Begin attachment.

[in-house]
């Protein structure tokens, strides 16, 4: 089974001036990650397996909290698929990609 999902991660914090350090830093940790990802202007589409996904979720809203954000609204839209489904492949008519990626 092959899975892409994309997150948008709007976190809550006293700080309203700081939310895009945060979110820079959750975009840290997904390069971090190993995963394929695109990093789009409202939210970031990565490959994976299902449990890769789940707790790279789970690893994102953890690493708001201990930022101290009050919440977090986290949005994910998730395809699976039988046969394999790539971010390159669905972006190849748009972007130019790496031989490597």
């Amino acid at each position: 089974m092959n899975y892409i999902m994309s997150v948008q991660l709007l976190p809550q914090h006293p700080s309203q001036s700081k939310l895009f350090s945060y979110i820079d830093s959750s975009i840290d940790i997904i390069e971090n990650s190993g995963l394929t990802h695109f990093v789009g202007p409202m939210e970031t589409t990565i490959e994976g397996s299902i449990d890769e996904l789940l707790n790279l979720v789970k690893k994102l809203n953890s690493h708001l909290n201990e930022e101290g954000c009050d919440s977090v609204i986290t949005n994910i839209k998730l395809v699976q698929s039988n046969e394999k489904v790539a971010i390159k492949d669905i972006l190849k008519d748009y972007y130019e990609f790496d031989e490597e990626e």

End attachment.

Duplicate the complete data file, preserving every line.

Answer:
[in-house]
């Protein structure tokens, strides 16, 4: 089974001036990650397996909290698929990609 999902991660914090350090830093940790990802202007589409996904979720809203954000609204839209489904492949008519990626 092959899975892409994309997150948008709007976190809550006293700080309203700081939310895009945060979110820079959750975009840290997904390069971090190993995963394929695109990093789009409202939210970031990565490959994976299902449990890769789940707790790279789970690893994102953890690493708001201990930022101290009050919440977090986290949005994910998730395809699976039988046969394999790539971010390159669905972006190849748009972007130019790496031989490597």
């Amino acid at each position: 089974m092959n899975y892409i999902m994309s997150v948008q991660l709007l976190p809550q914090h006293p700080s309203q001036s700081k939310l895009f350090s945060y979110i820079d830093s959750s975009i840290d940790i997904i390069e971090n990650s190993g995963l394929t990802h695109f990093v789009g202007p409202m939210e970031t589409t990565i490959e994976g397996s299902i449990d890769e996904l789940l707790n790279l979720v789970k690893k994102l809203n953890s690493h708001l909290n201990e930022e101290g954000c009050d919440s977090v609204i986290t949005n994910i839209k998730l395809v699976q698929s039988n046969e394999k489904v790539a971010i390159k492949d669905i972006l190849k008519d748009y972007y130019e990609f790496d031989e490597e990626e």